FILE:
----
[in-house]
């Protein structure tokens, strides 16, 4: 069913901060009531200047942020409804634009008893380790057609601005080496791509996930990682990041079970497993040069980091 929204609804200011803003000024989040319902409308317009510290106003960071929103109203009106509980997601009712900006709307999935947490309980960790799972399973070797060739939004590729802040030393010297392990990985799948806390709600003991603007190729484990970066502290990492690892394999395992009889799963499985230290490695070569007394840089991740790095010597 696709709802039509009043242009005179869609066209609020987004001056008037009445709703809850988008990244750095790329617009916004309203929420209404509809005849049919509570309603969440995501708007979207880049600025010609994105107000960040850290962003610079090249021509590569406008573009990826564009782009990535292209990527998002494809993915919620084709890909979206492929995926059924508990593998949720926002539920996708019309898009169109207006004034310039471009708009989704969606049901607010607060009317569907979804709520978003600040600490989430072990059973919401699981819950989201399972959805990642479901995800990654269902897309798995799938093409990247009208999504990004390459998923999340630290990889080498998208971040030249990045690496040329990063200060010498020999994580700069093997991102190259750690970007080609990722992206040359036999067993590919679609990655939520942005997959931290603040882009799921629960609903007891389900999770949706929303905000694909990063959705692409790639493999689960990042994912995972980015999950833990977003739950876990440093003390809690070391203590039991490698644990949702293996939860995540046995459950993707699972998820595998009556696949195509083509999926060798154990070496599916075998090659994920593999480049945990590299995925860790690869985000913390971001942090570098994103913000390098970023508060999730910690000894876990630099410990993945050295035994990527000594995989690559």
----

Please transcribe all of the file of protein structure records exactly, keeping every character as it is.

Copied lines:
[in-house]
């Protein structure tokens, strides 16, 4: 069913901060009531200047942020409804634009008893380790057609601005080496791509996930990682990041079970497993040069980091 929204609804200011803003000024989040319902409308317009510290106003960071929103109203009106509980997601009712900006709307999935947490309980960790799972399973070797060739939004590729802040030393010297392990990985799948806390709600003991603007190729484990970066502290990492690892394999395992009889799963499985230290490695070569007394840089991740790095010597 696709709802039509009043242009005179869609066209609020987004001056008037009445709703809850988008990244750095790329617009916004309203929420209404509809005849049919509570309603969440995501708007979207880049600025010609994105107000960040850290962003610079090249021509590569406008573009990826564009782009990535292209990527998002494809993915919620084709890909979206492929995926059924508990593998949720926002539920996708019309898009169109207006004034310039471009708009989704969606049901607010607060009317569907979804709520978003600040600490989430072990059973919401699981819950989201399972959805990642479901995800990654269902897309798995799938093409990247009208999504990004390459998923999340630290990889080498998208971040030249990045690496040329990063200060010498020999994580700069093997991102190259750690970007080609990722992206040359036999067993590919679609990655939520942005997959931290603040882009799921629960609903007891389900999770949706929303905000694909990063959705692409790639493999689960990042994912995972980015999950833990977003739950876990440093003390809690070391203590039991490698644990949702293996939860995540046995459950993707699972998820595998009556696949195509083509999926060798154990070496599916075998090659994920593999480049945990590299995925860790690869985000913390971001942090570098994103913000390098970023508060999730910690000894876990630099410990993945050295035994990527000594995989690559």